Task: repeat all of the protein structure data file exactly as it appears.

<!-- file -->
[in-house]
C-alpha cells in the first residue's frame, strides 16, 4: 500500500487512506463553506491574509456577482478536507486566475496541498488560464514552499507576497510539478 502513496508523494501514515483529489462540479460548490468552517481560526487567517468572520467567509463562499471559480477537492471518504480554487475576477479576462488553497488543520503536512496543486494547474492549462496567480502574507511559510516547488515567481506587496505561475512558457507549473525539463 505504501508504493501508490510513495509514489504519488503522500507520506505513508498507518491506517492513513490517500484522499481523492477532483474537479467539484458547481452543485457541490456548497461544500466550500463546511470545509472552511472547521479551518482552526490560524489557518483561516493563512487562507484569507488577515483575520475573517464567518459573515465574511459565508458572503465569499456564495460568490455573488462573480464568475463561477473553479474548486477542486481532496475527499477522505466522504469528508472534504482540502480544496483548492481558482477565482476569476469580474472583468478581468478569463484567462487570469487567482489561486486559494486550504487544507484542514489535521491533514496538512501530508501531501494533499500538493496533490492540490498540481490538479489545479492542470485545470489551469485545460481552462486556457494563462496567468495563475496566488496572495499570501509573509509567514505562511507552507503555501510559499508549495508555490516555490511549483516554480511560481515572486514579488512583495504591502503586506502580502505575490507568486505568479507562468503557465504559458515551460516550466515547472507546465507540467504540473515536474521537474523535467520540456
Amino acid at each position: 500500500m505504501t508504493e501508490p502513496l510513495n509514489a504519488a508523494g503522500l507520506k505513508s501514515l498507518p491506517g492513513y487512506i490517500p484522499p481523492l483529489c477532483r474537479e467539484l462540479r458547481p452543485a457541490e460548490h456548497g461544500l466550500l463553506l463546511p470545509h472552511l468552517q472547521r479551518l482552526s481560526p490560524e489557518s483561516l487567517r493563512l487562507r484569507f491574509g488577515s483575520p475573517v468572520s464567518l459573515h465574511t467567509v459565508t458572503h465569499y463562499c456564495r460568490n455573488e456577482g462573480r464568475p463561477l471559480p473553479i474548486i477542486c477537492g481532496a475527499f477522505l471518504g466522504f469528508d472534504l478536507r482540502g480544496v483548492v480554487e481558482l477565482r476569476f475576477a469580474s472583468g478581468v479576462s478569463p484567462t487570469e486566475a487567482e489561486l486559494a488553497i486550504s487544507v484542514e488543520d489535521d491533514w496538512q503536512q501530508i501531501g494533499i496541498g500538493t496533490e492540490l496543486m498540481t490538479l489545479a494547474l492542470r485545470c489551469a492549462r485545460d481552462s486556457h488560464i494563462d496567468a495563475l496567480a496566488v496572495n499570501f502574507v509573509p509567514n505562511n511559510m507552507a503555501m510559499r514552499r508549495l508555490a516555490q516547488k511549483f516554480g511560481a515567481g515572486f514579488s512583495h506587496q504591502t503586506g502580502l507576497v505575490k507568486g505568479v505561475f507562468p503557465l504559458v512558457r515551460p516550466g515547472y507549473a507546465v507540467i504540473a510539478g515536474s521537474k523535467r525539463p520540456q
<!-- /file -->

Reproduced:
[in-house]
C-alpha cells in the first residue's frame, strides 16, 4: 500500500487512506463553506491574509456577482478536507486566475496541498488560464514552499507576497510539478 502513496508523494501514515483529489462540479460548490468552517481560526487567517468572520467567509463562499471559480477537492471518504480554487475576477479576462488553497488543520503536512496543486494547474492549462496567480502574507511559510516547488515567481506587496505561475512558457507549473525539463 505504501508504493501508490510513495509514489504519488503522500507520506505513508498507518491506517492513513490517500484522499481523492477532483474537479467539484458547481452543485457541490456548497461544500466550500463546511470545509472552511472547521479551518482552526490560524489557518483561516493563512487562507484569507488577515483575520475573517464567518459573515465574511459565508458572503465569499456564495460568490455573488462573480464568475463561477473553479474548486477542486481532496475527499477522505466522504469528508472534504482540502480544496483548492481558482477565482476569476469580474472583468478581468478569463484567462487570469487567482489561486486559494486550504487544507484542514489535521491533514496538512501530508501531501494533499500538493496533490492540490498540481490538479489545479492542470485545470489551469485545460481552462486556457494563462496567468495563475496566488496572495499570501509573509509567514505562511507552507503555501510559499508549495508555490516555490511549483516554480511560481515572486514579488512583495504591502503586506502580502505575490507568486505568479507562468503557465504559458515551460516550466515547472507546465507540467504540473515536474521537474523535467520540456
Amino acid at each position: 500500500m505504501t508504493e501508490p502513496l510513495n509514489a504519488a508523494g503522500l507520506k505513508s501514515l498507518p491506517g492513513y487512506i490517500p484522499p481523492l483529489c477532483r474537479e467539484l462540479r458547481p452543485a457541490e460548490h456548497g461544500l466550500l463553506l463546511p470545509h472552511l468552517q472547521r479551518l482552526s481560526p490560524e489557518s483561516l487567517r493563512l487562507r484569507f491574509g488577515s483575520p475573517v468572520s464567518l459573515h465574511t467567509v459565508t458572503h465569499y463562499c456564495r460568490n455573488e456577482g462573480r464568475p463561477l471559480p473553479i474548486i477542486c477537492g481532496a475527499f477522505l471518504g466522504f469528508d472534504l478536507r482540502g480544496v483548492v480554487e481558482l477565482r476569476f475576477a469580474s472583468g478581468v479576462s478569463p484567462t487570469e486566475a487567482e489561486l486559494a488553497i486550504s487544507v484542514e488543520d489535521d491533514w496538512q503536512q501530508i501531501g494533499i496541498g500538493t496533490e492540490l496543486m498540481t490538479l489545479a494547474l492542470r485545470c489551469a492549462r485545460d481552462s486556457h488560464i494563462d496567468a495563475l496567480a496566488v496572495n499570501f502574507v509573509p509567514n505562511n511559510m507552507a503555501m510559499r514552499r508549495l508555490a516555490q516547488k511549483f516554480g511560481a515567481g515572486f514579488s512583495h506587496q504591502t503586506g502580502l507576497v505575490k507568486g505568479v505561475f507562468p503557465l504559458v512558457r515551460p516550466g515547472y507549473a507546465v507540467i504540473a510539478g515536474s521537474k523535467r525539463p520540456q